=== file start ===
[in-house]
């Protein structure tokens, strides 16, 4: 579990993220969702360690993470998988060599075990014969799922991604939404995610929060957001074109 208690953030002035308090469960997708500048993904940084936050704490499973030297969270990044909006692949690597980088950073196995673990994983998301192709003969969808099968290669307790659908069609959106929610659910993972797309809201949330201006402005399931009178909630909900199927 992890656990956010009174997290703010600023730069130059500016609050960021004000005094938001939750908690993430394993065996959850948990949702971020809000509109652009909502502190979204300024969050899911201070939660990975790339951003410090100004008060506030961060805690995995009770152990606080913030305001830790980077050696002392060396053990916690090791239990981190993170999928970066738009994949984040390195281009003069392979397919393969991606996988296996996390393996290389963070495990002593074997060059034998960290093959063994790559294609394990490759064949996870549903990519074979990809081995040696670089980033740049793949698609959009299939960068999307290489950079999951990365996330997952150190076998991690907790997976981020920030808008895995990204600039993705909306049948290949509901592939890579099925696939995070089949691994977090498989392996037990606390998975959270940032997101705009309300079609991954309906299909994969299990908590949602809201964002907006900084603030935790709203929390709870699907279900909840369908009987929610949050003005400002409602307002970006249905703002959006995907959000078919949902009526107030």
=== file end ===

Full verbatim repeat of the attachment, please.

[in-house]
């Protein structure tokens, strides 16, 4: 579990993220969702360690993470998988060599075990014969799922991604939404995610929060957001074109 208690953030002035308090469960997708500048993904940084936050704490499973030297969270990044909006692949690597980088950073196995673990994983998301192709003969969808099968290669307790659908069609959106929610659910993972797309809201949330201006402005399931009178909630909900199927 992890656990956010009174997290703010600023730069130059500016609050960021004000005094938001939750908690993430394993065996959850948990949702971020809000509109652009909502502190979204300024969050899911201070939660990975790339951003410090100004008060506030961060805690995995009770152990606080913030305001830790980077050696002392060396053990916690090791239990981190993170999928970066738009994949984040390195281009003069392979397919393969991606996988296996996390393996290389963070495990002593074997060059034998960290093959063994790559294609394990490759064949996870549903990519074979990809081995040696670089980033740049793949698609959009299939960068999307290489950079999951990365996330997952150190076998991690907790997976981020920030808008895995990204600039993705909306049948290949509901592939890579099925696939995070089949691994977090498989392996037990606390998975959270940032997101705009309300079609991954309906299909994969299990908590949602809201964002907006900084603030935790709203929390709870699907279900909840369908009987929610949050003005400002409602307002970006249905703002959006995907959000078919949902009526107030």